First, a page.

GrannyRose15 Sun 15-Nov-20 01:03:38

Support bubbles are supposed to provide support. If you need support find it where you can.

Hetty58 Sat 14-Nov-20 22:28:48

V3ra, good idea as meeting outdoors is so much safer. Nobody should feel obligated to visit relatives at Christmas unless they really want to - whatever the rules.

Close contact is usually how the virus spreads, often from asymptomatic younger people to vulnerable older ones.

V3ra Sat 14-Nov-20 21:39:53

moggie57 it's a real dilemma and you have to do what you're comfortable with.
Could you meet your daughter and the grandchildren in a local park in the meantime?

moggie57 Sat 14-Nov-20 18:06:34

My grandchildren haven't been in my home since February. I sometimes see then coming out of school.I am masked up.then i see parents who are not masked up.I would love my grandchildren to come and be in my home.but they are playing safe and not coming here to me who is vulnerable. But sure about mixing at Christmas either though would love to spend Christmas day with my daughter and children.

moggie57 Sat 14-Nov-20 18:01:28

Frankly I don't believe in these bubbles. Children can go to school with children from other households then they go home and mix with other family members who have been out and about to God knows where.and then they come home and mix again .

V3ra Sat 14-Nov-20 17:21:43

Hetty58 that's exactly what I've been thinking will be the case, and am rather concerned about!

Hetty58 Sat 14-Nov-20 17:16:56

V3ra, I suspect that the rules will be relaxed over the Christmas period (as so few would stick to them anyway) and the infection and death rate will shoot up in January, inevitably.

V3ra Sat 14-Nov-20 17:02:47

All along we've been including my Dad (89) in our family as a support bubble as he lives nearby.
This week he was happily telling me that my brother, who lives a few hours away, is planning to come down mid-December, stay overnight at Dad's, then take him back with him for two or three weeks over Christmas.
Dad says he's joining their bubble for this.

I pointed out that as things stand this is all against the rules but Dad thinks it's all ok. I'm surprised my brother has even discussed it with him yet.

The best I could suggest was to wait and see what the rules are once the current lockdown ends, and if he still goes we wouldn't see him for two weeks after he gets back.
I'm sure he thinks I'm just being awkward!

Hetty58 Sat 14-Nov-20 16:59:20

Oh but GrauntyHelen, people just do whatever they want - then make up flimsy excuses and exceptions - expecting us all to agree!

I can't stand the 'need to see grandchildren' one. Being community minded, rather than selfish (but, obviously, living in the wrong country for that) I've not seen mine (including a new baby) since February.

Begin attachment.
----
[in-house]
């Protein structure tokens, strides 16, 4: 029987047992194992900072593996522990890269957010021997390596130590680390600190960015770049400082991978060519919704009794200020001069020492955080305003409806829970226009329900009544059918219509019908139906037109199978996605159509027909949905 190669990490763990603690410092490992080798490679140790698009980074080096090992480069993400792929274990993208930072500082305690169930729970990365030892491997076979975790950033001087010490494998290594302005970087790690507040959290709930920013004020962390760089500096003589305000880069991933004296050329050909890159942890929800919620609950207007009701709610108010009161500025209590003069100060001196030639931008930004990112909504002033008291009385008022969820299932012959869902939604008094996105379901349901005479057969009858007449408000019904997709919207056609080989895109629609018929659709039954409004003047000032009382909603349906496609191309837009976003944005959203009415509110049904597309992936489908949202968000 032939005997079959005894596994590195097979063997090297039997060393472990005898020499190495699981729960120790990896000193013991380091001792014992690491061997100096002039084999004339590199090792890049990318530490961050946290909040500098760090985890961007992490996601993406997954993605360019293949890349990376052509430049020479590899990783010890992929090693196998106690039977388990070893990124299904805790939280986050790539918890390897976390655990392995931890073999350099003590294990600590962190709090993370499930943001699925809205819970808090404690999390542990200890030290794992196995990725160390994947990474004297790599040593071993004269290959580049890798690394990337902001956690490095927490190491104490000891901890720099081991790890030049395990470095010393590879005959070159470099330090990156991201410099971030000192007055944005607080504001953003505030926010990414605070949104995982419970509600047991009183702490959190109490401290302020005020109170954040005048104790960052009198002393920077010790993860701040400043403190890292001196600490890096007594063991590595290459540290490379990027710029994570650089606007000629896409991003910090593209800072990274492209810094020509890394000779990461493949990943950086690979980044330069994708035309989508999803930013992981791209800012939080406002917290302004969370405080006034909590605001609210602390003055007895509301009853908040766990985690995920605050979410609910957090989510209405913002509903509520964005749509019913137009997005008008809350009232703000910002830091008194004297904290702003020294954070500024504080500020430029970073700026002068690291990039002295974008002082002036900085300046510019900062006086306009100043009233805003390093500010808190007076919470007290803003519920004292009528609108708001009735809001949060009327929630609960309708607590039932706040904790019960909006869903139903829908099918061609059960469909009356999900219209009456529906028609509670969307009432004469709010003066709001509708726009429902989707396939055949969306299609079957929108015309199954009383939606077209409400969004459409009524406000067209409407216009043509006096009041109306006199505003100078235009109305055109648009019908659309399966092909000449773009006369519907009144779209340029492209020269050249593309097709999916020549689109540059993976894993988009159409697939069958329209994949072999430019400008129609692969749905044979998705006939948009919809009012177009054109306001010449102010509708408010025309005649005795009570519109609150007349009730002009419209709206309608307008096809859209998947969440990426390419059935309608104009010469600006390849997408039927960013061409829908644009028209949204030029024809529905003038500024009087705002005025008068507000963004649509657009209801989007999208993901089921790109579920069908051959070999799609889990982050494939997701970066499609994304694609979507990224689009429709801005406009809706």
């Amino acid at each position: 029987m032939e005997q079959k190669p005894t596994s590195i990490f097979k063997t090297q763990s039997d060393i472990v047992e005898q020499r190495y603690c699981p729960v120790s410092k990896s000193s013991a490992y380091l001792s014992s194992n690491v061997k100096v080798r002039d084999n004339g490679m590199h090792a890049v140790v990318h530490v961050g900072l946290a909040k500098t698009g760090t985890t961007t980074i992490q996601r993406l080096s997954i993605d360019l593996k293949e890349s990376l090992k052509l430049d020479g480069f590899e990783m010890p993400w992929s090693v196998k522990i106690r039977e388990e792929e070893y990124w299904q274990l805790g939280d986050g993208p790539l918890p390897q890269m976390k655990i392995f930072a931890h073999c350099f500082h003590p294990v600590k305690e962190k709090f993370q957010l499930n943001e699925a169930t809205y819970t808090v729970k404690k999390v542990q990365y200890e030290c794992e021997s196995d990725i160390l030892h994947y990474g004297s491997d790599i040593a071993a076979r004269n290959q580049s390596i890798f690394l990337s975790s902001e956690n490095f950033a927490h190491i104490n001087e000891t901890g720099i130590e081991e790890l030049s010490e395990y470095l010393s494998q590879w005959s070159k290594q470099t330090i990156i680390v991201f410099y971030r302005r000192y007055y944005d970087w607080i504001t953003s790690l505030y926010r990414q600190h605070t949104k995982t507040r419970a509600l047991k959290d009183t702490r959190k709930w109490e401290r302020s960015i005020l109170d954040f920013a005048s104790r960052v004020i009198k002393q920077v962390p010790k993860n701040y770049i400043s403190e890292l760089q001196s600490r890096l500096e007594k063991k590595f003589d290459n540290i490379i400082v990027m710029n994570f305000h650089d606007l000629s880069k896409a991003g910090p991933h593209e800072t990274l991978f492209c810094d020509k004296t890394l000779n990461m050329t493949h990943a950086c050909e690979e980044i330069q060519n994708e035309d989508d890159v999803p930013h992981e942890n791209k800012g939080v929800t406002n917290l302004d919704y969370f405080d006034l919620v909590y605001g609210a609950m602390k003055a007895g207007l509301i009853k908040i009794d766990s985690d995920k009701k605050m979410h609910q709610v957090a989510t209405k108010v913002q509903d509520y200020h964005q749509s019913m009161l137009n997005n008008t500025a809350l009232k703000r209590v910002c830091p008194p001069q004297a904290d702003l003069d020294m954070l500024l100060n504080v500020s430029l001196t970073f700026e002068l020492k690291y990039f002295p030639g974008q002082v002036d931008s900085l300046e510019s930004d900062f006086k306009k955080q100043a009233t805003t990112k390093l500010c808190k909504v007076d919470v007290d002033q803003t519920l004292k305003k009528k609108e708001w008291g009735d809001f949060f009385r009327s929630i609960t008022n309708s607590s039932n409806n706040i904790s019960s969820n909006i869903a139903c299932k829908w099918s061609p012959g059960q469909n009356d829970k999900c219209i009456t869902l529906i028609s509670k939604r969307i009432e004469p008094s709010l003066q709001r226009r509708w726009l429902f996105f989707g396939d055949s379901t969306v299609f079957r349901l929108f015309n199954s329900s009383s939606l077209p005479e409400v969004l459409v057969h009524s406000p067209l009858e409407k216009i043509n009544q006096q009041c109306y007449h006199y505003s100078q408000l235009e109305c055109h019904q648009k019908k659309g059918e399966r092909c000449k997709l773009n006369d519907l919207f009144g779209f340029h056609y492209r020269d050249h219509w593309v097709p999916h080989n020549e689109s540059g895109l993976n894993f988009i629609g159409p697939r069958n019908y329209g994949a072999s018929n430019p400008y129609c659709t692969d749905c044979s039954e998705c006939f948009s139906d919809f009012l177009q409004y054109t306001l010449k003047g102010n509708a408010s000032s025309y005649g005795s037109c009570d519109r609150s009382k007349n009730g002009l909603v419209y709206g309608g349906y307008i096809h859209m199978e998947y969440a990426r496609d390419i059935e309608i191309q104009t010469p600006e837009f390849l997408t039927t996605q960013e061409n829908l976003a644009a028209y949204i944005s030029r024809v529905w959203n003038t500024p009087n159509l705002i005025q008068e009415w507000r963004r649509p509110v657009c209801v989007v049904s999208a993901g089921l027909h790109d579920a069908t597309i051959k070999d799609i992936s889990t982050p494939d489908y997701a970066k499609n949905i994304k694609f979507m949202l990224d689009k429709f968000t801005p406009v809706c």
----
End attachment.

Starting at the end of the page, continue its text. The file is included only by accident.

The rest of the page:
GrauntyHelen Sat 14-Nov-20 16:45:45

Once you have formed a support bubble you can't just form another one !

B9exchange Sat 14-Nov-20 16:35:09

M0nica I am so sorry to hear about your DH, I must have missed that somewhere, will keep you all in our prayers.

Hetty58 Sat 14-Nov-20 16:14:33

Very few people do give a d**n what the rules are M0nica - and that's why there are so many new infections.

At least you have a very good, understandable reason to ignore them atm. Others simply don't care about anyone else!

M0nica Sat 14-Nov-20 15:54:16

The purpose of bubbles is to give support to someone living alone who may be struggling mentally or physically, especially if they are disabled.

We re in a support bubble with DD, who lives 100 miles away. She became critically ill during the first lockdown and is only now back in full health. She still needs some mental support. We usually see her once a month for a day or weekend.

Currently with DH critically ill in hospital both DC are visiting him and me, at separate times, they do not come together and I do not give a d**n what the rules are.

Lucca Sat 14-Nov-20 14:41:17


Lucca- that's not the point,is it?Hetty58 is right in a way- the only way to stop the spread is to well, stop spreading,mingling.If we can actually manage to stop all the house-hopping some folk have done it may well get under control.

What do you mean that’s not the point ! I asked a simple question. No hidden agenda.
Some who live alone cope well, I do for example, but there are those who don’t.

Hetty58 Sat 14-Nov-20 14:06:04

Erindoors, I find it easy enough!

Hetty58 Sat 14-Nov-20 14:04:13

Lucca, yes I do live alone (if the dog and cat don't count) quite happily. I always feel so sorry for those cooped up with others they don't get along with.

We're not babies are we? Why would we need support (unless we're frail, disabled or ill, when we'd need help anyway) just because of lockdown? I'm truly puzzled.